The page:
Abstract: Neglect and abuse, particularly during infancy and the early stages of life, can lead to
epigenetic regulation of genes involved in stress-response, behavioral disinhibition, and cognitiveemotional systems. This stress induces long-lasting effects on the HPA axis. Objective: Demonstrate that
abuse and neglect produce neurobiological abnormalities in affected individuals. Introduction:
Programming of the HPA axis, one of the key mechanisms that contribute to altered metabolism and the
response to stress, often involves epigenetic modification of the glucocorticoid receptor (GR) gene
promoter, which influences tissue-specific GR expression patterns and response to stressful stimuli.1
Stress-mediated epigenetic modifications may be more pronounced during the stress-vulnerable, earlylife period where brain regions implicated in emotionality and stress reactivity, such as the
hippocampus, amygdala, and the prefrontal cortex, are undergoing rapid changes in dendritic density,
myelination, and synaptic plasticity.2,3 Epigenetics is the study of mitotically and/or meiotically heritable
changes in gene function that are not explained by changes in DNA sequence.4 Preclinical5,
epidemiological6, and clinical studies7 suggest a strong link between exposure to stress, dysregulation of
the HPA-axis, and susceptibility to neuropsychiatric illnesses. Methods: Research articles in Pubmed
acquis. Results: Abuse and neglect in childhood cause neuroendocrine disorders that cause behavioral
changes in later life. Discussion: In response to stress, the hypothalamic paraventricular nucleus (PVN)
releases corticotropin-releasing hormone (CRH) and arginine vasopressin (AVP), which enter the
hypophyseal portal circulation and stimulate the synthesis and secretion of adrenocorticotropin (ACTH)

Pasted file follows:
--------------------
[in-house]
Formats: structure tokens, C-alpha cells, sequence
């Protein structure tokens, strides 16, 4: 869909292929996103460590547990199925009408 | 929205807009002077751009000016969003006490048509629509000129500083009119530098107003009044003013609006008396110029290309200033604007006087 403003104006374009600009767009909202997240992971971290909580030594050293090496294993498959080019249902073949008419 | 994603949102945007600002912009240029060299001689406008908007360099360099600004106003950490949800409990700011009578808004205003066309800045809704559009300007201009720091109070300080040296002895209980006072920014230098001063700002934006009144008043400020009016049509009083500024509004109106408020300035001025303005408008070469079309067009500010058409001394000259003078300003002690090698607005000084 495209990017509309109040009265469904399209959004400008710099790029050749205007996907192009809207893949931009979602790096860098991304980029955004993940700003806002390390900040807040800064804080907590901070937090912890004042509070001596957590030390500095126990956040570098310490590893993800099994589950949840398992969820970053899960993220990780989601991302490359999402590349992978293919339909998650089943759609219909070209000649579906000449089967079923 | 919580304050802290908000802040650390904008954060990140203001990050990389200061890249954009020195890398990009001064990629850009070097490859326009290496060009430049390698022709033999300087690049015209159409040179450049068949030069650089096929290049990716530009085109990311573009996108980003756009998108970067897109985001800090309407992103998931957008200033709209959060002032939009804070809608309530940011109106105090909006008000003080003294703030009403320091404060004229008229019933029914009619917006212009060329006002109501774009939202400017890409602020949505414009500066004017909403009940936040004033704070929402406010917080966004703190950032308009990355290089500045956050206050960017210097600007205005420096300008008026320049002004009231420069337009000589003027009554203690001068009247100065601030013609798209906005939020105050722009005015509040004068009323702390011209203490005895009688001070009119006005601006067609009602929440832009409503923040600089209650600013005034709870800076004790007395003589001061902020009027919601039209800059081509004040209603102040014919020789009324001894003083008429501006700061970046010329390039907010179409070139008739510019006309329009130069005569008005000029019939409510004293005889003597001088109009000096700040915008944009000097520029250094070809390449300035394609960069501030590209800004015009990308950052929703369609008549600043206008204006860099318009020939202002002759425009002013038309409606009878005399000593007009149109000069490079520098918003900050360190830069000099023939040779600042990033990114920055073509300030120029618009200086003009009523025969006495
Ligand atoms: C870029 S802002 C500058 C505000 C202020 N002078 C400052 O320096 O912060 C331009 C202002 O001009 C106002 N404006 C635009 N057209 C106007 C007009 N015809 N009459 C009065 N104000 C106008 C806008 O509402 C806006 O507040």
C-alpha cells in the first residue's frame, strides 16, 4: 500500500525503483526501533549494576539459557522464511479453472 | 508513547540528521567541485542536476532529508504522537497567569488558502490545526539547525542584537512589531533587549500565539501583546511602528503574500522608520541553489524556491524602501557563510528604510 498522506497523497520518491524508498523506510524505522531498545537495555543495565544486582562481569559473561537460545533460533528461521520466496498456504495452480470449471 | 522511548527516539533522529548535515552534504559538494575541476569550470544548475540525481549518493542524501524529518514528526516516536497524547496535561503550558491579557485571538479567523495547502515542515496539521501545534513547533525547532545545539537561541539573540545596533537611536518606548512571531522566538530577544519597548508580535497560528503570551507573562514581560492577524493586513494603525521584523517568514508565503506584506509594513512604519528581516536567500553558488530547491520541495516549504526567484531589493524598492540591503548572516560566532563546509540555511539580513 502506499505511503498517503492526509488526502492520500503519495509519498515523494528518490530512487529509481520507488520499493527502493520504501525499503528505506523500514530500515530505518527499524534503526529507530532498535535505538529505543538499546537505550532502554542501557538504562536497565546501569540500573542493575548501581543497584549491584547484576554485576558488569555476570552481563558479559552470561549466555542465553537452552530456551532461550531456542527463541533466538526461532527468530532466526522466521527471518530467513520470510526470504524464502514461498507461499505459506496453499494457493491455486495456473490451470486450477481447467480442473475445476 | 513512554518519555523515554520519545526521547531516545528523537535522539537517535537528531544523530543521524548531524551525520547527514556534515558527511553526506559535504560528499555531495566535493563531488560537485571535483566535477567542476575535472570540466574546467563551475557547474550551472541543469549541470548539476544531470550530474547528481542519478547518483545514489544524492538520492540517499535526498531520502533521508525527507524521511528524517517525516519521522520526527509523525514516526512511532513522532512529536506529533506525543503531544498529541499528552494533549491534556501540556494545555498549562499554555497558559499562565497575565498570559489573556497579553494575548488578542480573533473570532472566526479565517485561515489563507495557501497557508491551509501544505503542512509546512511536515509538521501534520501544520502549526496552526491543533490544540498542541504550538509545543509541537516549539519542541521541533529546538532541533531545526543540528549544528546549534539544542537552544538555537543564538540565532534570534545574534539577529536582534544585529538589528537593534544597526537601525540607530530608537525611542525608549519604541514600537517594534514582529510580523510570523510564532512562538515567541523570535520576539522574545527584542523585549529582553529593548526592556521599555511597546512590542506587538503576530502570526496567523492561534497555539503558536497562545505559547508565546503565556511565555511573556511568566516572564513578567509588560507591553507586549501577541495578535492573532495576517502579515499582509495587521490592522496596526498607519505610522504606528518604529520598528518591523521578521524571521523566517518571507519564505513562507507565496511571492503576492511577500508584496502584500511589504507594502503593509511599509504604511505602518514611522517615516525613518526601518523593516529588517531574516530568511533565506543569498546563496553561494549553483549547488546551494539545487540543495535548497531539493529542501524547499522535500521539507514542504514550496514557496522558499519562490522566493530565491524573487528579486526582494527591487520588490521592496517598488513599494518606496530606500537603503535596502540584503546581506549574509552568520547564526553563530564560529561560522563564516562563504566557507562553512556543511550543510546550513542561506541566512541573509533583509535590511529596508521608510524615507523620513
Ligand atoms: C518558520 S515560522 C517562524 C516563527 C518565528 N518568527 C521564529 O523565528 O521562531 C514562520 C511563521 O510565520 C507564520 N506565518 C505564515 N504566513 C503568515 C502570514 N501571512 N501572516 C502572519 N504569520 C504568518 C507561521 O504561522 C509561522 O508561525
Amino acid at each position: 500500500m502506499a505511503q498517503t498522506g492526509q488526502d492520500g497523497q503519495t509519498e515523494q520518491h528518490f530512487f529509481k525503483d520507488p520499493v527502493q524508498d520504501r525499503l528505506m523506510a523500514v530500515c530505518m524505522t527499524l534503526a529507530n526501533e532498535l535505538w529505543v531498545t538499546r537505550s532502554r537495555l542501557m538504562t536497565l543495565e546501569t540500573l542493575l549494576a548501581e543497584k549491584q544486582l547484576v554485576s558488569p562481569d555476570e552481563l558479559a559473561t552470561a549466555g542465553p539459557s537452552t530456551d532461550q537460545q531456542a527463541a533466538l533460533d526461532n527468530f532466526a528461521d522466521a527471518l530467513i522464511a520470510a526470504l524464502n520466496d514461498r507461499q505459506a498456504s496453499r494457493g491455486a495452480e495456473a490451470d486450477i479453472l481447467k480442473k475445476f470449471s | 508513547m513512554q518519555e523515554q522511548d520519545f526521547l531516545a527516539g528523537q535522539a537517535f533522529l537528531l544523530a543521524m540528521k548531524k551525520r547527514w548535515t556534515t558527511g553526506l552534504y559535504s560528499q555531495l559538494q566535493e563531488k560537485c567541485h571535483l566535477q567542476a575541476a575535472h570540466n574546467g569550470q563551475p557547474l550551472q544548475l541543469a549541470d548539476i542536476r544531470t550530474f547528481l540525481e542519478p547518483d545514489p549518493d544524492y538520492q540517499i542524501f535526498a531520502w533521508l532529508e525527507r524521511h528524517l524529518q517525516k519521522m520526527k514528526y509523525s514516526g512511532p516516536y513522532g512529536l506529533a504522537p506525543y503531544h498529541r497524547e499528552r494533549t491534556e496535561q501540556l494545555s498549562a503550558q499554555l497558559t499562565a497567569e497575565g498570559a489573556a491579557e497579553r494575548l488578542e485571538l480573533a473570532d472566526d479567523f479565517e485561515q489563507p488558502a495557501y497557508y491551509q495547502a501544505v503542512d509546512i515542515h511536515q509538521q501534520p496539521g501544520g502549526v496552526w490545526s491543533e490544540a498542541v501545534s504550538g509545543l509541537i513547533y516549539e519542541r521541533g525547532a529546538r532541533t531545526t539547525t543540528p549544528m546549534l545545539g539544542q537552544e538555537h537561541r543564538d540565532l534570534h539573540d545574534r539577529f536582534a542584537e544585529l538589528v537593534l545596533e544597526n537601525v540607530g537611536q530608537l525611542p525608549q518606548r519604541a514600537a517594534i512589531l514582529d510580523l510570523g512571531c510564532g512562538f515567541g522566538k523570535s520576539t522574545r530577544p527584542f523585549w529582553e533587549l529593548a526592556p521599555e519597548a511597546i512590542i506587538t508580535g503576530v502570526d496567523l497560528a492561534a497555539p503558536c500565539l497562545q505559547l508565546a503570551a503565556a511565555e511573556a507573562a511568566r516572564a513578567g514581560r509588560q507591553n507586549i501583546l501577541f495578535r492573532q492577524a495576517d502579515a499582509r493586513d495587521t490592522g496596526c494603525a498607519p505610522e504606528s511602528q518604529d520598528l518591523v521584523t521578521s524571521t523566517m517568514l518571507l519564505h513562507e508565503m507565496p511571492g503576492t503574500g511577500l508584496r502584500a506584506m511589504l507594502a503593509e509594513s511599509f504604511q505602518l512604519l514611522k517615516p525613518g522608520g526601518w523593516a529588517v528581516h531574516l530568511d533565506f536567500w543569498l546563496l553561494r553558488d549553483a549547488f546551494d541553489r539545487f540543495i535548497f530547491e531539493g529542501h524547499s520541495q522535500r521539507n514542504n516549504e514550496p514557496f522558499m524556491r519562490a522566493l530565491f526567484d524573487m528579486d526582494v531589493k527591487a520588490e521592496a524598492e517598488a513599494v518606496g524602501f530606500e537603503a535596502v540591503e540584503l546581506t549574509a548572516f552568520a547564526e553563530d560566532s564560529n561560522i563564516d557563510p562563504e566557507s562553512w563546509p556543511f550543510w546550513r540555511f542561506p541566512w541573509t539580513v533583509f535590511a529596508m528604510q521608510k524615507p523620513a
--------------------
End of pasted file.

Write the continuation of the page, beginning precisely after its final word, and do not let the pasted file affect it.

into the peripheral circulation. ACTH initiates the production and secretion of glucocorticoid from the
adrenal cortex. In cases of exposure to trauma or chronic stress, negative-feedback regulation of the
HPA-axis becomes disrupted, leading to aberrant glucocorticoid levels that can persist even in the
absence of additional stressors.8 In the rat, glucocorticoid overexposure decreases the expression of GR9
and reduction of GR levels by only 30–50% results in significant neuroendocrine, metabolic and
immunological disorders.10,11 An epidemiological study that examined hundreds of thousands of patients
who were prescribed glucocorticoids (i.e., iatrogenic Cushing's syndrome) for non-psychiatric disorders
found a significant increase in cases of depression, suicide, mania, and anxiety associated with
glucocorticoid therapy.12 Glucocorticoid administration to adolescent animals is capable of inducing loss
of DNA methylation and an increase in expression of FKBP513, a chaperone protein and primary
regulator of intracellular GR-signaling14, which has been implicated in numerous association studies of
depression, bipolar disorder, and PTSD.15,16 Methylation alterations observed in the glucocorticoid
response element (GRE) persisted into adulthood and were associated with anxiety-like behavior17.
Conclusion: Altered glucocorticoids levels cause deregulation of the HPA-axis negative feedback and
disturbances in glucocorticoid signaling, which can have a negative impact on behavior by epigenetic
control of genes that regulate mood and neurotransmission. Thereby, early-life adversity increases risk
of psychiatric disorders, such as major depressive disorder (MDD) and posttraumatic stress disorder
(PTSD),18,19 besides suicide in susceptible individuals by disrupting the development of stable emotional,
behavioral and cognitive phenotypes.20

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